Saving for your future

In the course of my work, I speak to a lot of people who tell me that they put money into savings every month. Yet somehow their savings don’t seem to increase. We often save up to buy something, such as work on our home, or pay for something, such as a holiday. This is short term savings, or savings to spend. We need to think more about saving for our future, when we either can’t work or don’t want to work any longer.

Why don’t we save for our future?

For many people retirement seems a long way off until they reach their 50s. They then try to catch up on savings they should have started earlier to benefit from compounding (more on that later). It is important to save not only for things we would like in the short term, but also for our future self. This gives us choices later in life. So why do so many people not do this?

The research suggests that there is a disconnect between the person we are today and the person we will be in the future when we need this money. It seems to be a possible lack of imagination. One research study, undertaken by Hal E. Hershfield, Daniel G. Goldstein and Jeremy N. Bailenson “Increasing Saving Behavior Through Age Progressed Renderings of the Future Self” suggests that seeing an aged photograph of ourselves connects us more with the future and helps us to save more. If that helps, there are plenty of phone apps which show you your aged self.

How much should we save?

How much you should save depends on how much you want to be able to spend in the future. You need to have a look at your own lifestyle, what it costs now and what it is likely to cost in the future. Then think about other things that you would like to do. This might include gifts to your children for weddings or house deposits, big holidays, new cars or a holiday home abroad; I’m sure you have your own ideas as well.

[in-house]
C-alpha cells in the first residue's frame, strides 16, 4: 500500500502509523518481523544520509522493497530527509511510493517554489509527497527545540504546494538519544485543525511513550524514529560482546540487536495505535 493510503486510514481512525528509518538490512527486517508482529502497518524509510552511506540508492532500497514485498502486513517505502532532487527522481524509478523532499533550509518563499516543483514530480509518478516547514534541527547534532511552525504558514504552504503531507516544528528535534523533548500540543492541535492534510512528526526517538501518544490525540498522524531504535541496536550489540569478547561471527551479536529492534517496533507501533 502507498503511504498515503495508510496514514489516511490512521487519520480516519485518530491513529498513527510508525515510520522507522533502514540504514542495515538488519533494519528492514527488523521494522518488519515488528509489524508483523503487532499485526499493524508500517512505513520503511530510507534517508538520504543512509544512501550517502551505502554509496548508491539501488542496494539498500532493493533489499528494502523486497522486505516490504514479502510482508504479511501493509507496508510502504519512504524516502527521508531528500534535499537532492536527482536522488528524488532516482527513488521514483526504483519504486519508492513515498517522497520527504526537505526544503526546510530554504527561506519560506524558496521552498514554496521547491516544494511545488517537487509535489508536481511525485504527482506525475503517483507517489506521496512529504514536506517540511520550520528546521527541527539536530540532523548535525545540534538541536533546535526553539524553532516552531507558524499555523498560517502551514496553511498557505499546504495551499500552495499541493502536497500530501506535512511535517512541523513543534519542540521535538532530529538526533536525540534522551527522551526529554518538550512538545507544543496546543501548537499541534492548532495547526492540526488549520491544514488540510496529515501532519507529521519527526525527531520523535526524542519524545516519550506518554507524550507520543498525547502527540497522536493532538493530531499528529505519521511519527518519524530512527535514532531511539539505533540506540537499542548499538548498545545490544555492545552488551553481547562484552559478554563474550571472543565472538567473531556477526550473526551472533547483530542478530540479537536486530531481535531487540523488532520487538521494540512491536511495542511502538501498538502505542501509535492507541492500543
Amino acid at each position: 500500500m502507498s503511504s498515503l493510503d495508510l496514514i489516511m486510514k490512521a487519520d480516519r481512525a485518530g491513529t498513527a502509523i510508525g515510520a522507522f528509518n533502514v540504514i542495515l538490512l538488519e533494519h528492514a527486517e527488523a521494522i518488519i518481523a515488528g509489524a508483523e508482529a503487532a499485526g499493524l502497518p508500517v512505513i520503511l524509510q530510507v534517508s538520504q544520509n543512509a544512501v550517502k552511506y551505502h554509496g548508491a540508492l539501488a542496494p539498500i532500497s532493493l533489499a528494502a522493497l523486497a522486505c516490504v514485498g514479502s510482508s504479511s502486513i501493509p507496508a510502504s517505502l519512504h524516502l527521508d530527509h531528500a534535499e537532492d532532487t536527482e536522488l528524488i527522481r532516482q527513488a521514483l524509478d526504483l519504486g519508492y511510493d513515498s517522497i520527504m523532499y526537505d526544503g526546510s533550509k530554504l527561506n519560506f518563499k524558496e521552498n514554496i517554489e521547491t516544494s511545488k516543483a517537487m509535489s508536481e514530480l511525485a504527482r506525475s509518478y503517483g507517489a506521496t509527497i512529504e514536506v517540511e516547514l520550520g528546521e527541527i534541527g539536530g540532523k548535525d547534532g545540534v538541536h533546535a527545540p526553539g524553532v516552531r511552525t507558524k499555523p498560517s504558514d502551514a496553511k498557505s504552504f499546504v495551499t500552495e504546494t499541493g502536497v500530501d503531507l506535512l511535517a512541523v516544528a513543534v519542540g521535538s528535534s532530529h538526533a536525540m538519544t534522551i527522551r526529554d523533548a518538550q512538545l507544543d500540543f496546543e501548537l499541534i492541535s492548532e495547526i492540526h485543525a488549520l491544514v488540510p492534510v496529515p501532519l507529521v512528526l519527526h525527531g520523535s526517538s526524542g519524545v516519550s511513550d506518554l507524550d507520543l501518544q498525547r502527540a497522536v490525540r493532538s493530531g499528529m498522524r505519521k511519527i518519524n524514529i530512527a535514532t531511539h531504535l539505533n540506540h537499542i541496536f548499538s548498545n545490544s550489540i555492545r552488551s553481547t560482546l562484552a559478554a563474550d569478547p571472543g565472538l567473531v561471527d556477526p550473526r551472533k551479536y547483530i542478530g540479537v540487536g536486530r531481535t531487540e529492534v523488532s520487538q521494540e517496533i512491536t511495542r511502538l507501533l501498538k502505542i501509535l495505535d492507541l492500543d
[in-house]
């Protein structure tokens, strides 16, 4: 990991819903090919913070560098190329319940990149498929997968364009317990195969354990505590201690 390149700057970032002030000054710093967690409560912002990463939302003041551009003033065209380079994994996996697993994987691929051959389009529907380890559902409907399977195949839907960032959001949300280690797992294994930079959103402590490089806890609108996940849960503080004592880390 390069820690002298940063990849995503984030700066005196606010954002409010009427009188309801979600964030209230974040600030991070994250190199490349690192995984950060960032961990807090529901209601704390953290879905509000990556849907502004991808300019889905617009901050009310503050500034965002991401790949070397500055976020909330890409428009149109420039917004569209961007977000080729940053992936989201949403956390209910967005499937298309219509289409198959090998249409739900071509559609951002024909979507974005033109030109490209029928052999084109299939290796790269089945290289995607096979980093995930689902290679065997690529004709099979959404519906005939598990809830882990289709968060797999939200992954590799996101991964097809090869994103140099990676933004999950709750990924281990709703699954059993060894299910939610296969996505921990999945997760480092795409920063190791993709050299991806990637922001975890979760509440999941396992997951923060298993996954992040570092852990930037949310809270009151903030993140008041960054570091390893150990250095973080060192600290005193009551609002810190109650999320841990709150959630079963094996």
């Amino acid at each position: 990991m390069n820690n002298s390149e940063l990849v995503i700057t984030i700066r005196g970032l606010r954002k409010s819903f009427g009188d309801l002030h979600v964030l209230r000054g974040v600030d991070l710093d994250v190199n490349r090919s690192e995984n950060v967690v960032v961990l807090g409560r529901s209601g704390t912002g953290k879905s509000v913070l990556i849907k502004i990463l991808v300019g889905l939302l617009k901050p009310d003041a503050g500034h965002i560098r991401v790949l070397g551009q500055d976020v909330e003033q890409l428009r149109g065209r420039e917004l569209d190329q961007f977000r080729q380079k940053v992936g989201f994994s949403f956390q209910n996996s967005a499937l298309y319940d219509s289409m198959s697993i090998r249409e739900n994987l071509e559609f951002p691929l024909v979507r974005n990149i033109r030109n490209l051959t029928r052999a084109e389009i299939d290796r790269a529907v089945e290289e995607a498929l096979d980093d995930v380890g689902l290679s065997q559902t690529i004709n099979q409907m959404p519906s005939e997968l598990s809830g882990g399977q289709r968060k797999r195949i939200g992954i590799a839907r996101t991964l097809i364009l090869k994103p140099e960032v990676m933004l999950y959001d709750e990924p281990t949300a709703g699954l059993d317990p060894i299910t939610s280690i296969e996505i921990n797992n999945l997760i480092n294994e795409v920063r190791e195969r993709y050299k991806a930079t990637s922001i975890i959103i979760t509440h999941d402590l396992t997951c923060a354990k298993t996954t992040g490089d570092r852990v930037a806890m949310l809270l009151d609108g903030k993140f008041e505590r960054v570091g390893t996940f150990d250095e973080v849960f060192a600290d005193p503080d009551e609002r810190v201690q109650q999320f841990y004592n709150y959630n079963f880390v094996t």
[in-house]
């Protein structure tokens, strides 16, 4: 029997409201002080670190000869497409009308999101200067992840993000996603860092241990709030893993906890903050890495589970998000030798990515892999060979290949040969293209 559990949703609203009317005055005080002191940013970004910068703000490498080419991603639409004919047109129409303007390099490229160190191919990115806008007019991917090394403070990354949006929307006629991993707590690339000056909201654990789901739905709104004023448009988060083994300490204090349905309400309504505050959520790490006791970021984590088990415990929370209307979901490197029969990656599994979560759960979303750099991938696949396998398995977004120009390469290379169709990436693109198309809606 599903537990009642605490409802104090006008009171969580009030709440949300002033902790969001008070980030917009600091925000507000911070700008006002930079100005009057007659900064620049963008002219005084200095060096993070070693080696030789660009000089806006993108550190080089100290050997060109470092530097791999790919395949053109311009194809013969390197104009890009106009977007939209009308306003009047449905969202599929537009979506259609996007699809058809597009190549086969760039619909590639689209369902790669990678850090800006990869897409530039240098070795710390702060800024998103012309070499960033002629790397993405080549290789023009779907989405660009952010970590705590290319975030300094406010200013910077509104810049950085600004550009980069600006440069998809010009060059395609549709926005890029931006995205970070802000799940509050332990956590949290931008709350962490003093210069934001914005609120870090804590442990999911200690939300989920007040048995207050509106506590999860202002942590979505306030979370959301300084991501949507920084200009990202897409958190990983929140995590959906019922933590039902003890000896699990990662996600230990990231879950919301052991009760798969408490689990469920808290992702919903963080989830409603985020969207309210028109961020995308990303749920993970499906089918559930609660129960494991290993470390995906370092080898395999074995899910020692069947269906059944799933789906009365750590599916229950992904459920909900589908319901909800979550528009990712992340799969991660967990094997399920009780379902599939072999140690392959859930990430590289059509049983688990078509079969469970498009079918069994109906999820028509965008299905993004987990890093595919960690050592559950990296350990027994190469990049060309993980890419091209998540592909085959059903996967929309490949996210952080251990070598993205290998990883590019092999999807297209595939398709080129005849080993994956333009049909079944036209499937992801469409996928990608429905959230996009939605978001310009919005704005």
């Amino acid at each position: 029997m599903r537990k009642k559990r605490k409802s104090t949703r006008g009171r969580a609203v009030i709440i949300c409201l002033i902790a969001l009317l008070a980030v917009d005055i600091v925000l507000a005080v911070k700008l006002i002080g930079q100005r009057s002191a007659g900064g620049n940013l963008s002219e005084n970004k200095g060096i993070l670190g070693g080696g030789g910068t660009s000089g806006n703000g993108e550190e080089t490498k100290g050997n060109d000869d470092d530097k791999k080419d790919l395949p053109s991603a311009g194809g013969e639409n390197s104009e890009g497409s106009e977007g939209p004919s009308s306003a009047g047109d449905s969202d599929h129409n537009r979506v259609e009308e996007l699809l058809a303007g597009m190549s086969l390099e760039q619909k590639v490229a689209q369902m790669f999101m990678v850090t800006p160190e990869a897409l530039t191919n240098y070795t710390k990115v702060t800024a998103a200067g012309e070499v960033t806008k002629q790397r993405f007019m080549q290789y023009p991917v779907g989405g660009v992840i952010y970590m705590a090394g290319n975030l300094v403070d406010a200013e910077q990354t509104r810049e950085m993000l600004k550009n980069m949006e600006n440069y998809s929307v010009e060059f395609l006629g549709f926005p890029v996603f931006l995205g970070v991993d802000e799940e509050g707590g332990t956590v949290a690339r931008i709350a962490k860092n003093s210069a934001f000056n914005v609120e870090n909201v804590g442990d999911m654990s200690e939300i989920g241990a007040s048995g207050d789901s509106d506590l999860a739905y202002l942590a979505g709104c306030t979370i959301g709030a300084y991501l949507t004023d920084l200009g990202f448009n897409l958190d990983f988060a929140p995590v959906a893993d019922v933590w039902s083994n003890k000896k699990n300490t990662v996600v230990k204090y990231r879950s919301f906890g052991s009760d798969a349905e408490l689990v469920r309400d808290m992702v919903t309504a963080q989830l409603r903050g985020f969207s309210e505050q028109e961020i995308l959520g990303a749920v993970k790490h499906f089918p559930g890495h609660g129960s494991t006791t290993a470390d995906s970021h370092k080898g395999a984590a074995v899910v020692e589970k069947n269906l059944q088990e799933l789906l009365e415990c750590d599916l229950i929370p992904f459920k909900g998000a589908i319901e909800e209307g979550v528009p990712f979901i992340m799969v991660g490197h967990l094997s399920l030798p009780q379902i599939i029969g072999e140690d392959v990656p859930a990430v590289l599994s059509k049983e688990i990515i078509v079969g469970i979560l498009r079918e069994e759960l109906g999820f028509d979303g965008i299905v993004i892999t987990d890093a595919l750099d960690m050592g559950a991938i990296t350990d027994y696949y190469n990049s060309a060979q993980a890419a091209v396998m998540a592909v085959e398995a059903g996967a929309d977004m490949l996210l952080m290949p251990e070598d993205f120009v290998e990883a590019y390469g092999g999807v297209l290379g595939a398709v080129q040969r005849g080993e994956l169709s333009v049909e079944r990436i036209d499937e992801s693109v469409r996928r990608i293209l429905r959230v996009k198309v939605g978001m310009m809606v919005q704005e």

You may never have thought about these things before. Sometimes it is easier to think about what you don’t want. For example, I don’t want to have to move to a smaller house or I don’t want to have to shop at a discount supermarket. Most people don’t want to have to change their lifestyle because of a shortage of money.

The value of compounding

The longer you can leave your money invested, the more it will grow. Let’s look at an example. If you saved £1,000 and got 5% growth each year, at the end of the first year you would have £1,050. At the end of the second year, you would have £1,102.50 because you get growth on the growth as well as the original amount.

If you wait for the right time, you will probably never start but once you have begun, you will find that you don’t miss the amount that goes out of your account. Also, this money is not disappearing, it is yours for your future self, the one in the aged picture.

How can financial planning help?

You need to understand what your hopes, dreams and fears are before you can start to put a monetary cost on them. A financial planner will talk to you about these things. They will ask questions that you have never considered before. Once we know what you would like your life to look like, we can begin to work out the cost and the steps that you need to take to make that a reality.

If you would like to talk to us about saving for your future self, please drop an email to or arrange an initial chat by clicking on the link

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